History atop a hillock | Sunday Observer

History atop a hillock

3 October, 2021
The Kiripokuna waterhole, a perennial source of water
The Kiripokuna waterhole, a perennial source of water

Kiripokunahela, another magnificent archaeological site in the Southeast, was the next port off call on the Kumana tour. Near inaccessible because of the jungle overgrowth, Kiripokunahela lies on a flat-topped rocky boulder, nearly 260 feet above the Kumana jungle. The site is located about three kilometres East of Bambaragastalawa and eight kilometres from the main park office at Okanda.

The jungle terrain and its location within the Kumana National Park make it one of the least visited archaeological sites. Not surprisingly, it is not included in any of the safari itineraries of the Park. Official rarely give permission to visit the site, since there is no motorable access way. It is too risky to walk the half kilometre in the thick jungle.

Initially, we too were denied permission. However, our persuasive ways and a written assurance that we were well aware of the risks we were talking, got us the green light, along with two armed trackers to accompany us.

Rugged path

Entry to the site is through a side path, off a well-trodden track. The path is overgrown and potholed. Adding to the sense of adventure and danger was the sight of a cluster of small tanks with their grass damaged by wild elephants.

A one hour’s bumpy ride into the thick jungle brought us to the edge of a muddy plain. This was our destination – Kiripokunahela – literally a massive boulder with cavity looming over us. There is no sign of any foot-path leading to the boulder, or over it to the archaeological site. But we were curious to find out what was at the top.

Following the two trackers, we cut through shrub bushes and stumbled up a dark, nearly four metres long canoe shaped waterhole with greenish water. This was Kiripokuna which lies just beneath Kiripokunahela. Wild animals, we were told, flock here during the drought.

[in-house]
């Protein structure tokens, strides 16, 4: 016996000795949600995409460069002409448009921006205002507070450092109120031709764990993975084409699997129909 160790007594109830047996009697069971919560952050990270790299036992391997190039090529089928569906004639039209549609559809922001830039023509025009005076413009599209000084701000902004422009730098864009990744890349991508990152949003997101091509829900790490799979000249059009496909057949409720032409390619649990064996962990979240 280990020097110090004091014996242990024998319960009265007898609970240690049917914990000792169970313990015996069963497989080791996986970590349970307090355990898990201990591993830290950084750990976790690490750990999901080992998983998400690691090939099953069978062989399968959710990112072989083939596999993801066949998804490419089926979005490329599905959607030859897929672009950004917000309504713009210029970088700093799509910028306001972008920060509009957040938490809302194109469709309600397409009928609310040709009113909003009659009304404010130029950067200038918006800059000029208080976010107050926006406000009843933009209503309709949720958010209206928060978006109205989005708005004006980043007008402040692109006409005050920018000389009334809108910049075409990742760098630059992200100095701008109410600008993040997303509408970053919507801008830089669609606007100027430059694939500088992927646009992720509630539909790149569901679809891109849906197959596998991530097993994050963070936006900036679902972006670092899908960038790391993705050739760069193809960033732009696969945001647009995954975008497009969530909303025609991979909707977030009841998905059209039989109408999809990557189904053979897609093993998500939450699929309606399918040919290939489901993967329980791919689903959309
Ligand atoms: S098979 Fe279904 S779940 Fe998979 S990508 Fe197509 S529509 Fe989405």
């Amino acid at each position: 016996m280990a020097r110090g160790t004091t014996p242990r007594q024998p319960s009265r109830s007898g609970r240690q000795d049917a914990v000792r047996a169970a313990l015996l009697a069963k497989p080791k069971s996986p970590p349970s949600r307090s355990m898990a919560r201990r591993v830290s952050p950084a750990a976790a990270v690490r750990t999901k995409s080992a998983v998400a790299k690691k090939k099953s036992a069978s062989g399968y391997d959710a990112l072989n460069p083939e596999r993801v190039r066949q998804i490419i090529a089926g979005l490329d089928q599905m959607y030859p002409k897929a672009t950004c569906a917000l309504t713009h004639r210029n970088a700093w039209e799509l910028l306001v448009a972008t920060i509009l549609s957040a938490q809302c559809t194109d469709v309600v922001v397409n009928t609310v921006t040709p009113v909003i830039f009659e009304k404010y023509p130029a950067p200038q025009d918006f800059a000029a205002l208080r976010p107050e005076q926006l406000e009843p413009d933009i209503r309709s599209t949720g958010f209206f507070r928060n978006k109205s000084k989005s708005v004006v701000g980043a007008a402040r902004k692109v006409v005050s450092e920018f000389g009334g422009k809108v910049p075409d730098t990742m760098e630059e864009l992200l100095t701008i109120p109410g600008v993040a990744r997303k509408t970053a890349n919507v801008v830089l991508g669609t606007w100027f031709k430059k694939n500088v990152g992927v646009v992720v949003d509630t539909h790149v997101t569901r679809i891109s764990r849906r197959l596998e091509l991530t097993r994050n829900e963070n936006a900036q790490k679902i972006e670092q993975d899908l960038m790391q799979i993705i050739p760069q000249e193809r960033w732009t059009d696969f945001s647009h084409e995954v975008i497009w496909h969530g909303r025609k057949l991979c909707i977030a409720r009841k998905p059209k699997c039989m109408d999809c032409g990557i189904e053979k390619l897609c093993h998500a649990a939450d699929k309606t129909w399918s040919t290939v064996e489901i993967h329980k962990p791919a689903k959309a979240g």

A few metres walk is enough to reach from the Kiripokuna pool to the flat-topped rock boulder of Kiripokunahela. But in the pathless thick jungle, it takes more than half an hour to cover the distance.

Brahmi inscriptions

We climbed the boulder and stepped on the flat- topped surface, which is nearly one hectare in size. On one side is a unique oval shaped rock, the floor is smooth with small stone slabs. The face of the rock massif has grooves etched around it, preventing rain water from flowing into the cave. On top of the rock surface, just below the massif, are several lines of Brahmi inscriptions. In front of the rock is a small waterhole with greenish water. Beneath the rock we could see the remnants of an ancient brick walls in the caves which were once dwelling places of meditative bhikkhus.

The most striking feature of the main drip-ledged cave of Kiripokunahela is the primitive drawings, one of which in stark white depicts a leopard leaping on a man astride an elephant. The early inhabitants are believed to have used a thick white paste, probably lime to draw the figures. There were hints of another faded paintings of animals and people under the main drawing. There are no indications as to who did these drawings or to which period they belonged to, but given the fact that it is in Kiripokunahela, it gives a sense of the early inhabitants in the country.

Drip-ledged caves

As we walked around the rock surface, one of the tracker showed another massive rock boulder, which had been linked with Kiripokunahela. It lies 200 metres East of Kiripokunahela and boasts of a cluster of fascinating drip-ledged caves and a rock cut flight of steps that leads to the remains of a crumbling Dagaba.

We noticed the flight of steps start from the middle of the rock and not from the bottom, which meant, we had to hold on to the trees and literally crawl to the step, to reach the summit and get a glimpse of the Dagaba, built with bricks and stone slabs.

It is interesting that no one seems to know much about the origin of this enchanting archaeological site. But considering the rest of the archaeological finds spread across Kumana, we could only assume that this too had also been a prominent Buddhist monastic complex in the 2nd and 3rd Century BC.